7 Ways Sleep Deprivation Affects Your Parenting

by Autumn Jones

Parenting has never been known as an easy task. It is a constant string of decisions and responsibilities, peppered with plenty of joys so you stay sane. The daily happenings in the life of a parent are enough to make you need a nap by 3 p.m. But most parents I know feel they aren't getting the amount of sleep that they need. Whether it's the keeping the same schedule as their newborn, or taking care of extra work late at night, parents are, in a word, tired. But if you're not a careful, sleep deprivation can affect your parenting, as well as your overall health — meaning it's time you give yourself permission to snooze as much as possible.

If you're like me, then you've have plenty of those days when the alarm goes off and you would bet your life that you just turned off your light and went to sleep. Not sleeping long or soundly enough can have effects that last well after you open your eyes the next morning. And multiple days of poor sleep can compound into long term troubles that effect your whole life. When you're not able to function at full potential, you will start to see the effects in how you parent.

When you're sleeping enough, it's easier to tackle parenting, and life in general. But in case you needed extra motivation to get some Zs, here are seven ways sleep deprivation effects your parenting.


Your Memory Suffers

And it's not just forgetting. According to Psychology Today, when you get five hours of sleep (or less) you may believe you did things that you actually never did — which is a phenomenon called false memories. This may sound very familiar to some parents. I know there have been times I have sworn that I signed school papers I never saw, or thought for sure I packed everyone a bottle of water for the car ride. Bottom line: false memories and forgetfulness can throw you off your game, big time.


Your Mood Goes Up and Down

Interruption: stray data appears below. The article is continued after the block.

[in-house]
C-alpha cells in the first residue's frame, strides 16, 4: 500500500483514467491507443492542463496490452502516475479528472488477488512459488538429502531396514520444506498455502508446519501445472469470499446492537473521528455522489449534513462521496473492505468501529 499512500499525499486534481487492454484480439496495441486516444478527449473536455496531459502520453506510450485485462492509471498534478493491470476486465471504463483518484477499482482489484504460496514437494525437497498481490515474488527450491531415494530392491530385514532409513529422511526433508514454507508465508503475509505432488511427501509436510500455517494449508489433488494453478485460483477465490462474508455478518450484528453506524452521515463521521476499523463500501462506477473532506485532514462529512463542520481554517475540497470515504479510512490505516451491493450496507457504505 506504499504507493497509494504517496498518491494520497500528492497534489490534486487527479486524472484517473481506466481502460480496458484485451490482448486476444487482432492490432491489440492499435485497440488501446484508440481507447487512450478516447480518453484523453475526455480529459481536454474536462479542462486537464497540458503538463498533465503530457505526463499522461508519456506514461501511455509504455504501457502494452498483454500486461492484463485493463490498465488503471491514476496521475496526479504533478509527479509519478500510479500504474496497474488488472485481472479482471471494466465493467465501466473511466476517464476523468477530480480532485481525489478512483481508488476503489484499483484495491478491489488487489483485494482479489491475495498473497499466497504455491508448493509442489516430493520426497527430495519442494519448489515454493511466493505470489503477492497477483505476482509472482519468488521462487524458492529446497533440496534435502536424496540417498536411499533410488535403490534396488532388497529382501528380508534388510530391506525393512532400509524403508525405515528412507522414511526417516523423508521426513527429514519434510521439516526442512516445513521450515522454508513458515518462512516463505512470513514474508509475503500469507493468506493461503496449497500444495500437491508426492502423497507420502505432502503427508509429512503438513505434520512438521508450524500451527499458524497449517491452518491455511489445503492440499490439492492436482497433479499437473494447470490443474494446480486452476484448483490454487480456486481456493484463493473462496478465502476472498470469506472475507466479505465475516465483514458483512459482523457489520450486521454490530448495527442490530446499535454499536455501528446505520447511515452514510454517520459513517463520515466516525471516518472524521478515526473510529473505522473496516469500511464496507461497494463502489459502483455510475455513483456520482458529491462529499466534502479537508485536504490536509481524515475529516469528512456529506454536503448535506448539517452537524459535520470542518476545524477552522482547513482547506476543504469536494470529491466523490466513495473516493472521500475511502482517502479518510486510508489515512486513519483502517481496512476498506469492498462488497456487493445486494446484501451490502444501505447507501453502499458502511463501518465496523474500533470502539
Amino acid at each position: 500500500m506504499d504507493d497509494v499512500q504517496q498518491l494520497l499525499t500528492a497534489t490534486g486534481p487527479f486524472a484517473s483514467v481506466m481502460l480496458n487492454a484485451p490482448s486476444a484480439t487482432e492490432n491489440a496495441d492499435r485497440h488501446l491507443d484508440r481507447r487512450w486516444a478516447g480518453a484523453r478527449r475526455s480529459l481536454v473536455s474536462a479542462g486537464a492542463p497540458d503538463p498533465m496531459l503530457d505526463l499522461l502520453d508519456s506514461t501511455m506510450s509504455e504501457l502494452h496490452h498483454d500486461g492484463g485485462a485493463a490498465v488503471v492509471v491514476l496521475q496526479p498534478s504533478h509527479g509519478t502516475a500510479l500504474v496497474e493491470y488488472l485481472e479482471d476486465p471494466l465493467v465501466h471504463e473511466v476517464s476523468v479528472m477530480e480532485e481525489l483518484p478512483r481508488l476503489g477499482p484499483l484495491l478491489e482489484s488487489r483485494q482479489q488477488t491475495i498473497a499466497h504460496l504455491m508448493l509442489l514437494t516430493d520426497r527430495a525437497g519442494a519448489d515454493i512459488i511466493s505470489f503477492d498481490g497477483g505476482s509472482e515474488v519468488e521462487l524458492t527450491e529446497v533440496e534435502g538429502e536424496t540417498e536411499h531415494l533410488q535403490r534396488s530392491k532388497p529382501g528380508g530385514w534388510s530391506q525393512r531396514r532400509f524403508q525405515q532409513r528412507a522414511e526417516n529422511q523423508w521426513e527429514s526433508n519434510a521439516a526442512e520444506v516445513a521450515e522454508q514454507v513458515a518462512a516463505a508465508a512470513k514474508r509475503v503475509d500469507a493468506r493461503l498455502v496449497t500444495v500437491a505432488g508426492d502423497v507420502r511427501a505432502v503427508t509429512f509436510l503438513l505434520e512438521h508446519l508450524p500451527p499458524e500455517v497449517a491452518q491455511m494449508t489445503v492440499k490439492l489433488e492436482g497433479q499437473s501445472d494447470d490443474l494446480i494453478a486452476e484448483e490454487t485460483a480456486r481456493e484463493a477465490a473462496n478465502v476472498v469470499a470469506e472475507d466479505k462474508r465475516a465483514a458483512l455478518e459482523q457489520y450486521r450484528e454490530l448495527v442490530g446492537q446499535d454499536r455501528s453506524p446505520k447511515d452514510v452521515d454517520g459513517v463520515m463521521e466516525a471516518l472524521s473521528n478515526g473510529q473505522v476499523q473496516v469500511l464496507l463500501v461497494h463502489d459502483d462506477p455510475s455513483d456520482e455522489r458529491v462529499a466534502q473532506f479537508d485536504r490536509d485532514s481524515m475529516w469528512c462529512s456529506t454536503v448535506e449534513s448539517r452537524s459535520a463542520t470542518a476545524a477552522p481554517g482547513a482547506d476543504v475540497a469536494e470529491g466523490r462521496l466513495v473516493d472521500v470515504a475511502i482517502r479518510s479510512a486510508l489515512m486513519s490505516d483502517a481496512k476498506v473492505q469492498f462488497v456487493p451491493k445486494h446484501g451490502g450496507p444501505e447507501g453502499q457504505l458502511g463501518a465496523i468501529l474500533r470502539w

When I don't get enough Zs, I can be a real crankpot. (Which is a gentle way of saying raging b*tch.) My sweet family bares the brunt of this moodiness on those days following restless nights. As Healthline pointed out, sleep deprivation alters your brain function and makes your emotional state temporarily unstable. Which puts into perspective those days when you just can't seem to get your mood on point.


You Struggle With Decision Making

Not getting enough sleep makes for a foggy brain, and aside from all the yawning, you may find it tough to make good decisions when you're tired, according to NPR. As a parent, you make decisions all day long — and can most likely relate to situations such as giving in more on those days when you're wiped out.


You Lose Focus

If you haven't noticed, it's really difficult to stay focused when your eyelids are heavy and you can't stop yawning. That's because your brain isn't getting what it needs when you're sleep deprived, and the function for vigilance is compromised, according to the U.S. Library of Medicine. This can have dangerous consequences for parents who are in charge of the safety and wellbeing of their children.


You Stress

Being an adult is stressful enough, so avoiding any additions stressors is ideal. As the Sleep Foundation explained, when your body is deprived of sleep, the response mimics the same immune response as when you're under stress. It's hard to do much of anything when you feel stressed, especially manage children.


You Miss Out

Being involved in your kid's life, means you need to stay healthy. But lack of sleep damages your immune system, digestion, and heart health, according to Healhtline.


You Have Regrets

After seeing how many ways sleep deprivation effects your wellbeing, it's easy to see how you can do and say things you don't mean, or wouldn't normally do if you were well rested. These behaviors can lead to some parents regrets, making you wish you could have been a little more patient, focused, and kind to your kids.